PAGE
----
On its own motion, the Appeals Council reviewed the ALJ's decision and found that the ALJ erroneously concluded under step 1 that Ms. McDonald had not engaged in substantial gainful activity for a continuous period of 12 months. Although the Appeals Council noted that the claimant had a severe back impairment commencing October 25, 1982, it found that the impairment had not precluded her from engaging in substantial gainful activity for 12 continuous months as required for a finding of disability. The Council further found that she had been engaging in substantial gainful activity since September, 1983, when she had returned to work full-time. In reversing the ALJ's decision, the Appeals Council did not consider whether Ms. McDonald was entitled to a trial work period.
Ms. McDonald sought review in the district court. The district court granted the Secretary's motion for summary judgment, holding that the Secretary's decision that Ms. McDonald was engaging in substantial gainful activity as of September 1983, was supported by substantial evidence. The court reasoned that "a finding of substantial gainful employment precludes a finding of disability whether a person is involved in a trial work period or not." Ms. McDonald then appealed to the U.S. Court of Appeals for the Seventh Circuit.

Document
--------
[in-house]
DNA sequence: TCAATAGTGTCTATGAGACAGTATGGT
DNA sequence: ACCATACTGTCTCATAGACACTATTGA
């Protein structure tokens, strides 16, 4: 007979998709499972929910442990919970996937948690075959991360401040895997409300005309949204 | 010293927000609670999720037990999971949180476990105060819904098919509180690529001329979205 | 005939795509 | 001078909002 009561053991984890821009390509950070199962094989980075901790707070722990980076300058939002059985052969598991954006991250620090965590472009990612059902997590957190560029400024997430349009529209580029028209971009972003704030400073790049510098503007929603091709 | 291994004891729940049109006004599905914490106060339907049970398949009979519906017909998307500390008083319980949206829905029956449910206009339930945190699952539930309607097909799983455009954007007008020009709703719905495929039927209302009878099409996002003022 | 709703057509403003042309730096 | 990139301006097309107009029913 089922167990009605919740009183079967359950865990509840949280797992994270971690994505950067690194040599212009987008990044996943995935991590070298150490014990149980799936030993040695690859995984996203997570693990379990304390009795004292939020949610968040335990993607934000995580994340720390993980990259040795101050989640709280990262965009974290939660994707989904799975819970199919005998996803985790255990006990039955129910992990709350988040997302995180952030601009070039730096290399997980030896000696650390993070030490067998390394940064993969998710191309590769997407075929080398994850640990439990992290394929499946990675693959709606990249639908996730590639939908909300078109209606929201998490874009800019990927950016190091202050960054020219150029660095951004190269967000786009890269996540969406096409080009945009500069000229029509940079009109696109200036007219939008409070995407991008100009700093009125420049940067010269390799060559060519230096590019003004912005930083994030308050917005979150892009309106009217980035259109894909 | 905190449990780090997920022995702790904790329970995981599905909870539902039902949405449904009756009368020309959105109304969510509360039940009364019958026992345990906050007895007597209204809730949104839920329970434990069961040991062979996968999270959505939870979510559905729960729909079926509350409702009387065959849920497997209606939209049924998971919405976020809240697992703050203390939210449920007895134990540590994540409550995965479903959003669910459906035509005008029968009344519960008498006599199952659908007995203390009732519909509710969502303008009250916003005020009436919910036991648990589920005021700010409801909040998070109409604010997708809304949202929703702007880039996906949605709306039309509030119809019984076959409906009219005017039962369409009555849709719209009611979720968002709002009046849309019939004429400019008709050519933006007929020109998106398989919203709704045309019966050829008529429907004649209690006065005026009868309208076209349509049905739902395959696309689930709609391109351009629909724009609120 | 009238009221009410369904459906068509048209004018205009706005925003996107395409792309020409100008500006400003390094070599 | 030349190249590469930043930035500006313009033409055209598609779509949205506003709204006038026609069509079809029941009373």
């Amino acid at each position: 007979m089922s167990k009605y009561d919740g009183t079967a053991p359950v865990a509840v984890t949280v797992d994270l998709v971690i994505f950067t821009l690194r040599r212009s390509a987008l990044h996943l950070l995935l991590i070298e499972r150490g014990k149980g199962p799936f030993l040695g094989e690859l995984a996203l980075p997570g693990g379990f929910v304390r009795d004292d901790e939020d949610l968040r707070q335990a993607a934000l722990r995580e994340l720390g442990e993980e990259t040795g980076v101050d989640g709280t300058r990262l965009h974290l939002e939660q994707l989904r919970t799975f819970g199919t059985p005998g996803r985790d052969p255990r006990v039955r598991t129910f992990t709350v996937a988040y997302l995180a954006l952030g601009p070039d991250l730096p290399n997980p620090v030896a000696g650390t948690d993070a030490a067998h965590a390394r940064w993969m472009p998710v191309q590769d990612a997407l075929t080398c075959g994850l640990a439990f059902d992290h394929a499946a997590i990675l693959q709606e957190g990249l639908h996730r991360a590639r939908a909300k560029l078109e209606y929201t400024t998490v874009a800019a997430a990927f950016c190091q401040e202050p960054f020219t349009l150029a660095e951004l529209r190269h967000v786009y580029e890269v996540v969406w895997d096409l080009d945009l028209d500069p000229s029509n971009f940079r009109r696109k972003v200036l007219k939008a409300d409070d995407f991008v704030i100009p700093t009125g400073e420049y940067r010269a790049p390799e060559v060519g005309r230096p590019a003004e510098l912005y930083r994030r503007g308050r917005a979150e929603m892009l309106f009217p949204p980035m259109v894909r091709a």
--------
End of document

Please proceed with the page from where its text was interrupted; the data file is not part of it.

The United States Court of Appeals for the Seventh Circuit held that
The court noted in an order amending its opinion on rehearing that an individual who returns to work more than 5, but less than 12, months after his or her onset of disability "must be prepared to show that, at the time [he or] she returns to work and thereafter [his or] her disability is still expected to last at least twelve continuous months from its alleged onset date; otherwise [he or] she will not receive benefits."
SSR 82-52 contains a clear statement of Social Security policy on this subject:
The holding in McDonald is inconsistent with this policy in that it would permit a benefit award and give a trial work period to a person who returned to substantial gainful activity within 12 months of the onset of his or her disability and before an award of benefits is made.
This ruling applies only to cases in which the claimant resides in Illinois, Indiana or Wisconsin at the time of the determination or decision at any level of administrative review, i.e., initial, reconsideration, administrative law judge hearing or Appeals Council review.
A claimant for title II disability insurance benefits or child's insurance benefits based on disability should be allowed and granted a trial work period if the following conditions are met:
A claimant for title XVI benefits based on disability should be allowed and granted a trial work period if the following conditions are met:
Date of Publication 3/1/88
 Pursuant to statutory amendments made by Public Law 99-643, effective July 1, 1987, the trial work period provisions are no longer applicable to title XVI disability claims. Beginning July 1, 1987, a disabled individual, who was eligible to receive "regular" SSI benefits (section 1611) for a month and subsequently has earnings ordinarily considered to represent substantial gainful activity, will move directly to section 1619 status rather than be accorded a trial work period. This Ruling extends to such individuals, i.e. claimants for title XVI benefits based on disability should be allowed and granted section 1619 status if the return to work is on or after July 1, 1987, and the same conditions are met.